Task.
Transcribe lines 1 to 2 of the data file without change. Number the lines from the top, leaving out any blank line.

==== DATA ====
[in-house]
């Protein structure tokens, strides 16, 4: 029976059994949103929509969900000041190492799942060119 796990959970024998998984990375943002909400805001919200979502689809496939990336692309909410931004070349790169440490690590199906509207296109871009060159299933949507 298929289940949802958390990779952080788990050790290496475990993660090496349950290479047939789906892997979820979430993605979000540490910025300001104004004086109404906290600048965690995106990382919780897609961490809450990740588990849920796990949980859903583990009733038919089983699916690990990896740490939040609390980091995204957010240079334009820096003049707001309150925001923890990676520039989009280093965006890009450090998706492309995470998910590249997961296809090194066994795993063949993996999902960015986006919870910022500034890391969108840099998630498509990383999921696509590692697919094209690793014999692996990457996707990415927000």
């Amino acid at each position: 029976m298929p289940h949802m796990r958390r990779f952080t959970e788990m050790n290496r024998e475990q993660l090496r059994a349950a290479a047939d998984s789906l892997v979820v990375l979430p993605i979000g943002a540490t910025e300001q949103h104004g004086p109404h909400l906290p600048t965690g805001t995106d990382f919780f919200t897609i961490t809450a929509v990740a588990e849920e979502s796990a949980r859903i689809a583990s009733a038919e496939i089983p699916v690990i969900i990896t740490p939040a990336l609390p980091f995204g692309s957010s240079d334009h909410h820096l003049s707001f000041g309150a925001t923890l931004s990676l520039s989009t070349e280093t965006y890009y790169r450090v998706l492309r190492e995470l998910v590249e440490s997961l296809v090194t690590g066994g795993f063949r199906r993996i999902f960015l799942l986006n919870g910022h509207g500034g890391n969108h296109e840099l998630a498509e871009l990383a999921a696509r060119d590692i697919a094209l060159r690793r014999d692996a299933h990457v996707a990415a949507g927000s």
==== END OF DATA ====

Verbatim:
[in-house]
């Protein structure tokens, strides 16, 4: 029976059994949103929509969900000041190492799942060119 796990959970024998998984990375943002909400805001919200979502689809496939990336692309909410931004070349790169440490690590199906509207296109871009060159299933949507 298929289940949802958390990779952080788990050790290496475990993660090496349950290479047939789906892997979820979430993605979000540490910025300001104004004086109404906290600048965690995106990382919780897609961490809450990740588990849920796990949980859903583990009733038919089983699916690990990896740490939040609390980091995204957010240079334009820096003049707001309150925001923890990676520039989009280093965006890009450090998706492309995470998910590249997961296809090194066994795993063949993996999902960015986006919870910022500034890391969108840099998630498509990383999921696509590692697919094209690793014999692996990457996707990415927000």